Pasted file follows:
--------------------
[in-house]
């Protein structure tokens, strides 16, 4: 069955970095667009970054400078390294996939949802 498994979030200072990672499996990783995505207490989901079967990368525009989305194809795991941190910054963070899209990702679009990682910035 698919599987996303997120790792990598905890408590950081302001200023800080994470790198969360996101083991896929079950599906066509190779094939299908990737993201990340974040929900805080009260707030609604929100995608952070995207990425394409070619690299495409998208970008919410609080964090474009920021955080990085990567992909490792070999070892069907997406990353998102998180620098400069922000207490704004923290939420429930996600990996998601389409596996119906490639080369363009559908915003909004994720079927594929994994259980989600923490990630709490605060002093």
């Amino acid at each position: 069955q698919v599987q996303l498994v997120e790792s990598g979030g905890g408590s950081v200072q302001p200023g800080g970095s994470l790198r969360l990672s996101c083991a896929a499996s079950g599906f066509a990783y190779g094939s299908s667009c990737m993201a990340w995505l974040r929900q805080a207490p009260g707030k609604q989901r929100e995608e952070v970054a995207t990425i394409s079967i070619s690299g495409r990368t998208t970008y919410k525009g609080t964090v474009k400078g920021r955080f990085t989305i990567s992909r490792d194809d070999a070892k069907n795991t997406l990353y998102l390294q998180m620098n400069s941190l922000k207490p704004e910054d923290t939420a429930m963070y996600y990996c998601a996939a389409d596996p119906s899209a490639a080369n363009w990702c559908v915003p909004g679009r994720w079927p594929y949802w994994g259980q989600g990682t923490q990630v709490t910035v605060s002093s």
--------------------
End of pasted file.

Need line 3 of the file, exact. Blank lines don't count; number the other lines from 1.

């Amino acid at each position: 069955q698919v599987q996303l498994v997120e790792s990598g979030g905890g408590s950081v200072q302001p200023g800080g970095s994470l790198r969360l990672s996101c083991a896929a499996s079950g599906f066509a990783y190779g094939s299908s667009c990737m993201a990340w995505l974040r929900q805080a207490p009260g707030k609604q989901r929100e995608e952070v970054a995207t990425i394409s079967i070619s690299g495409r990368t998208t970008y919410k525009g609080t964090v474009k400078g920021r955080f990085t989305i990567s992909r490792d194809d070999a070892k069907n795991t997406l990353y998102l390294q998180m620098n400069s941190l922000k207490p704004e910054d923290t939420a429930m963070y996600y990996c998601a996939a389409d596996p119906s899209a490639a080369n363009w990702c559908v915003p909004g679009r994720w079927p594929y949802w994994g259980q989600g990682t923490q990630v709490t910035v605060s002093s």